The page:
w w w . L a w y e r S e r v i c e s . i n



Sanjay Kumar Saha v/s UCO Bank & Others


Company & Directors' Information:- SANJAY CORPORATION LIMITED [Active] CIN = U16009GJ1999PLC035814

Company & Directors' Information:- SAHA (INDIA) PRIVATE LIMITED [Strike Off] CIN = U67120KA1991PTC012267

Company & Directors' Information:- SANJAY KUMAR & COMPANY PVT LTD [Strike Off] CIN = U23109WB1990PTC048129

Company & Directors' Information:- C C SAHA LTD [Active] CIN = U36920WB1933PLC007695

Company & Directors' Information:- B N SAHA CO PVT LTD [Strike Off] CIN = U12000WB1938PTC009498

    WP. No. 438 of 2017

    Decided On, 07 November 2019

    At, High Court of Judicature at Calcutta

    By, THE HONOURABLE MR. JUSTICE TAPABRATA CHAKRABORTY

    For the Petitioner: Soumya Majumdar, Dibyendu Chatterjee, Madhuparna Sarkar, Siddhartha Roy, Advocates. For the Respondents: Ashim Routh, S.M. Obeidullah, Sudip Pal Choudhuri, Anindita Auddy, Advocates.



Judgment Text

1. As a prelude to the instant lis it needs to be stated that challenging a statement of allegations and charges contained in a memo dated 28th February, 2006 issued by the respondent no.2, an enquiry report dated 19th February, 2008, orders passed by the disciplinary authority (in short, DA) and the appellate authority (in short, AA) dated 1st September, 2009 and 7th May, 2009 respectively, the petitioner preferred a writ petition being WP 1038 of 2009. The same was disposed of by an order dated 8th March, 2016 observing inter alia that the finding on proof of allegation no.1 was perverse and that the allegation no.3 relates to an error of judgment and does not impute misconduct. On the basis of such observations, the order of the AA dated 7th May, 2009 was set aside directing the AA to revisit its order. Pursuant to such direction, the AA passed an order on 12th May, 2017. The operative part of the said order runs as follows:

"In view of allegation-wise and other observations, the Committee of the Board of Directors for disposal of appeal cases is of the view that allegation Nos. 2 and 4 leveled are held as proved against Shri Saha. Therefore, the Committee decided not to deviate from the final order passed by the Disciplinary Authority on 01.09.2008, except making additional payment of Bank's contribution to Provident Fund with upto date interest thereon, to Shri Sanjay Kumar Saha (EMP No. 38454) which was not paid earlier".

2. Mr. Majumdar, learned senior advocate appearing for the petitioner submits that suspicion, howsoever high, cannot be a substitute of actual proof. The finding of the AA pertaining to the allegation no.4 is not based on any direct evidence and as such the fundament of the decision is erroneous and illegal. The said allegation has been framed on the basis of the first three allegations out of which the allegation no.1 is perverse and the allegation no.3 does not impute any misconduct, as would be explicit from the order dated 8th March, 2016 passed in WP 1038 of 2009. There is no element of proof that the petitioner had acted in collusion with the borrowers to siphon off the bank's fund. In view thereof, the petitioner could not have been penalised on the basis of the 4th allegation.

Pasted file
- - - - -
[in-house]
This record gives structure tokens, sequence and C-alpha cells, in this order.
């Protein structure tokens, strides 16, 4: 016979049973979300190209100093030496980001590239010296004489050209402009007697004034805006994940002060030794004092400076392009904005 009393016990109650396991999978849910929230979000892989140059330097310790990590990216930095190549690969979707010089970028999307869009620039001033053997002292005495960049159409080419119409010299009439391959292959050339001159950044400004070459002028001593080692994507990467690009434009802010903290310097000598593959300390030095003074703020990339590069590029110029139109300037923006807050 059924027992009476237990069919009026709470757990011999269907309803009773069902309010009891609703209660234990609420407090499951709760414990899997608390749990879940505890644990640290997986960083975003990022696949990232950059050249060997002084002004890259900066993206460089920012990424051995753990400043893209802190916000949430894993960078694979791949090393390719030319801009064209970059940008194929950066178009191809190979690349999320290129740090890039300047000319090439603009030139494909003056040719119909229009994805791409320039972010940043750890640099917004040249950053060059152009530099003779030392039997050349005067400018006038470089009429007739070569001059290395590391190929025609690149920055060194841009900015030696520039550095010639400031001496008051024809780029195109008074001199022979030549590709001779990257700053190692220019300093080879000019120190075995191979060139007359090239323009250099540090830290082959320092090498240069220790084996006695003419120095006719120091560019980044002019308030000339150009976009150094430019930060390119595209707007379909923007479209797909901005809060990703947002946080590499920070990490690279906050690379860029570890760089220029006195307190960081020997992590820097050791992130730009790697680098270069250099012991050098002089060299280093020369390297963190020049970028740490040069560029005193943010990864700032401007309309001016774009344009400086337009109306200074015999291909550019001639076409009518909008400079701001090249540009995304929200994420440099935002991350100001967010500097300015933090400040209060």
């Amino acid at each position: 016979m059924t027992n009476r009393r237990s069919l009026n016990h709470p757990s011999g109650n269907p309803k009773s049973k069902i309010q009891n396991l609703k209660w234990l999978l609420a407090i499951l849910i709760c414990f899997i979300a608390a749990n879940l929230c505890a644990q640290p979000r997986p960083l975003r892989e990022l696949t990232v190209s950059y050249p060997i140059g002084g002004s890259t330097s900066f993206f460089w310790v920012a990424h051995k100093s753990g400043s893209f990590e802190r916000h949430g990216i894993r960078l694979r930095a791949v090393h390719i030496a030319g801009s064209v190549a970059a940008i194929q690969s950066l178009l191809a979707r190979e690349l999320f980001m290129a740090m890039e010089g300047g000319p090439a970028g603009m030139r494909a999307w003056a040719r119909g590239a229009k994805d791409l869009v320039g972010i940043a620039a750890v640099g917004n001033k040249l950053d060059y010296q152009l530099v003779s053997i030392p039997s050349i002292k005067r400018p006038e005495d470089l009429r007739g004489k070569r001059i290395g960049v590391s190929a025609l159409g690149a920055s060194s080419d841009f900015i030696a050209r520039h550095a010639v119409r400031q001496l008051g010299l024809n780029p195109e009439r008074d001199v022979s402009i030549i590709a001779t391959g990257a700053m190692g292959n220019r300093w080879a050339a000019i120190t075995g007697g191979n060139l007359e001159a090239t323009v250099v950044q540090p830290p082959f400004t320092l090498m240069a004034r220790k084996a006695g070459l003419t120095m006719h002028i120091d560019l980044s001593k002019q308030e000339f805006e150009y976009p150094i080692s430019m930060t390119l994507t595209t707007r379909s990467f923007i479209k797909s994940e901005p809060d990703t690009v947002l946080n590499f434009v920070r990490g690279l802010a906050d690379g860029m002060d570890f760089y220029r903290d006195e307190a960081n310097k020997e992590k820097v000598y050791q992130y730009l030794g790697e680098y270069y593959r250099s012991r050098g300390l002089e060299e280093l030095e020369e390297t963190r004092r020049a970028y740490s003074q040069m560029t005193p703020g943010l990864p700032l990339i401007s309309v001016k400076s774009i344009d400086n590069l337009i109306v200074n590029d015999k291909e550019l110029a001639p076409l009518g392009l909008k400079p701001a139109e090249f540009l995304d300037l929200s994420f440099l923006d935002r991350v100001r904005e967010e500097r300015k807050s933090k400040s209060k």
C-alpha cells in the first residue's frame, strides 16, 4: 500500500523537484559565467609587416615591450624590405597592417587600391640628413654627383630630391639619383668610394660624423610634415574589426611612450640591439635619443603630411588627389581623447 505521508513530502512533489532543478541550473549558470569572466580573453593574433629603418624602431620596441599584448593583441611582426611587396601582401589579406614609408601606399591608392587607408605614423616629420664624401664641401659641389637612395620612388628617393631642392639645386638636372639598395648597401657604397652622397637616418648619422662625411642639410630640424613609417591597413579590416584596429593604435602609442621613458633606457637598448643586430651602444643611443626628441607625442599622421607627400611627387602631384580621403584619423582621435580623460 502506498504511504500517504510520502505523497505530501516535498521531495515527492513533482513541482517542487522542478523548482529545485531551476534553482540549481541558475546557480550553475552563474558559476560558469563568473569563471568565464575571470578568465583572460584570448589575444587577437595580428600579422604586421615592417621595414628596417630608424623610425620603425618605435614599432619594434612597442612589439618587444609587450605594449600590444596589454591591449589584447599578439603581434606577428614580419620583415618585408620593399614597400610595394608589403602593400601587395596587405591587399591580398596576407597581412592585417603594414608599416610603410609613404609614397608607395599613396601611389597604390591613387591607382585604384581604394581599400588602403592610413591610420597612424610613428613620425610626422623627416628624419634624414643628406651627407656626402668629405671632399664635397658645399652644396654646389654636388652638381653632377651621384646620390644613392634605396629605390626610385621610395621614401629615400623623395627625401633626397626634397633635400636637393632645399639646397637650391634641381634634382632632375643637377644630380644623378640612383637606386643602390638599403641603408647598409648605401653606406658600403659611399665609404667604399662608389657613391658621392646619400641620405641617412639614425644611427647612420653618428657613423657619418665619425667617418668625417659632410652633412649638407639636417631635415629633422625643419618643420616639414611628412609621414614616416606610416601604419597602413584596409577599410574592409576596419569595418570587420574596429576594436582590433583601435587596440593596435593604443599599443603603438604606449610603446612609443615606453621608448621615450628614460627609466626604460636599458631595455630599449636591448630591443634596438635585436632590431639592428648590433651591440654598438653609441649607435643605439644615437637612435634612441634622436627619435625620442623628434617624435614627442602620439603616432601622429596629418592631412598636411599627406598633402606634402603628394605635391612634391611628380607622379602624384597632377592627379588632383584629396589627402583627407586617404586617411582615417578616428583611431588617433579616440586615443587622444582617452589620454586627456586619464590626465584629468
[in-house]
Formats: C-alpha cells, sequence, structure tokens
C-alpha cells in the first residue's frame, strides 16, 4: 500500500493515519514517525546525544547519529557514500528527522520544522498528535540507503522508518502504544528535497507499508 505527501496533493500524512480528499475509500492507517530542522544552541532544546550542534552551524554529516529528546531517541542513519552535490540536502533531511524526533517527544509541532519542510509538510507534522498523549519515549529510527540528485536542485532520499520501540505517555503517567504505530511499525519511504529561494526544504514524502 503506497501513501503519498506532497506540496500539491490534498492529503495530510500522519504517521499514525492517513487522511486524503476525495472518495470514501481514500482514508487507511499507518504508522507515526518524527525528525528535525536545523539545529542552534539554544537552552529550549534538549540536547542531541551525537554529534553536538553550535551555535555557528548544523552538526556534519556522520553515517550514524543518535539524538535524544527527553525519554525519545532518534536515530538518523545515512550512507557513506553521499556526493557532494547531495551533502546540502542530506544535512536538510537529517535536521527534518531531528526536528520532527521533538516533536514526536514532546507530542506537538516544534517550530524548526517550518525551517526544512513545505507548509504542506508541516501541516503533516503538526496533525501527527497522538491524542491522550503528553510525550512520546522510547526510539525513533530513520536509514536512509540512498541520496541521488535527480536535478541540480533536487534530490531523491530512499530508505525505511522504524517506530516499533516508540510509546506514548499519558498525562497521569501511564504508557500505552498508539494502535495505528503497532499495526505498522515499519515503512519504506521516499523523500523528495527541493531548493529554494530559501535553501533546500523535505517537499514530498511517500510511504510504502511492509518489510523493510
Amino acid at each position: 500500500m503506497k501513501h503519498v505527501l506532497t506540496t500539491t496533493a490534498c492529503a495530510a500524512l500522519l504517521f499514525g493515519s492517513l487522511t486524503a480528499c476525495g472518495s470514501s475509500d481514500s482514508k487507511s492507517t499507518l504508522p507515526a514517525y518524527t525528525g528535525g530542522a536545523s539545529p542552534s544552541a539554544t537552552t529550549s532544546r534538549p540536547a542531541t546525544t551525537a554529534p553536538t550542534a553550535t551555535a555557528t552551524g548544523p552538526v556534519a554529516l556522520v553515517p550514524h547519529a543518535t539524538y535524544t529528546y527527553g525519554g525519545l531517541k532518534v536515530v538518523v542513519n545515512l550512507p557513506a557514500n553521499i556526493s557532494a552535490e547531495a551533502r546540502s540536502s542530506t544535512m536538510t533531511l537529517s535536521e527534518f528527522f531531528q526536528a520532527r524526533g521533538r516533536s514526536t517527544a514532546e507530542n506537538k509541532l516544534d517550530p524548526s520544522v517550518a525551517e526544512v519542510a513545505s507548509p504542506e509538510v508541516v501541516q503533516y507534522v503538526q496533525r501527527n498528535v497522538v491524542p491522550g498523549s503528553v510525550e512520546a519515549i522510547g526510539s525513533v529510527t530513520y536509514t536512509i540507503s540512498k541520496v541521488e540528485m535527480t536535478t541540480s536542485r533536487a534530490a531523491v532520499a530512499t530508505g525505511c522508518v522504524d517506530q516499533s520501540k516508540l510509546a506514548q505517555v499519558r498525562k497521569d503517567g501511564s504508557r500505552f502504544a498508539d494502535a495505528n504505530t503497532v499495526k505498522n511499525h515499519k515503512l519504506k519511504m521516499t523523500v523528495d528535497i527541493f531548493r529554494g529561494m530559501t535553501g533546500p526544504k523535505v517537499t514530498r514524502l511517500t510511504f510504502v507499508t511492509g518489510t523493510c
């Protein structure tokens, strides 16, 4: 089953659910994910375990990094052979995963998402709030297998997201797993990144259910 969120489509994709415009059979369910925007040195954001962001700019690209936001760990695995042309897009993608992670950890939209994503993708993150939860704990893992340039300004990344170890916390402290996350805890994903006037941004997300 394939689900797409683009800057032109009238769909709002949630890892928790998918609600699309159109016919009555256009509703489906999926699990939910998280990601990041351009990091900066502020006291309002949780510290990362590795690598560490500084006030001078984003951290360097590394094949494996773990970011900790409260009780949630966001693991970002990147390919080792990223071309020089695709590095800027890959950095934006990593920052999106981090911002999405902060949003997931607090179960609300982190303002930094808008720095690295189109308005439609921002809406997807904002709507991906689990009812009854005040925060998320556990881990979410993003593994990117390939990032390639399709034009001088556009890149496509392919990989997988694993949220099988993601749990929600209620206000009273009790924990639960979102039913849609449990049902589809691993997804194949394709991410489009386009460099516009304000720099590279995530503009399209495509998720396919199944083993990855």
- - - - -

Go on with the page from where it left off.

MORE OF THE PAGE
3. Reiterating the arguments advanced in course of hearing of the earlier writ petition and drawing the attention of this Court to the impugned revisited order 12th May, 2017, he submits that it has been admitted by the AA that there is no direct evidence against the petitioner suggesting that he had helped the borrowers in siphoning off the bank's fund. In the allegation no.4 there is no reference to "adequate precautions". The said allegation had been sought to be established stating that the petitioner could not satisfy "the genuineness of the need of the transaction". The said clause pertains to allegation no.1 which had been found to be perverse in the earlier writ petition.

4. He denies the allegation no.2 as leveled against the petitioner and submits that valid challans were obtained by him towards dispatch of goods which establish that all necessary precautions as per the existing guidelines were taken. It has only been alleged that the petitioner had waived the stipulation of letters of credit without any proof. There is no direct evidence and no finding that such waiver had been negligent or fraudulent. In view thereof, the entire proceeding needs to be quashed. The Writ Court in exercise of its power of judicial review can certainly interfere in a case where the report of the enquiry officer is based on no evidence. In support of such contention reliance has been placed upon the judgments delivered in the case of Syndicate Bank -vs- Vidya G. Naik, reported in 2001 (1) CHN 448 and in the case of Narinder Mohan Arya -vs- United India Insurance Co. Ltd. & Ors., reported in 2006 (4) SCC 713.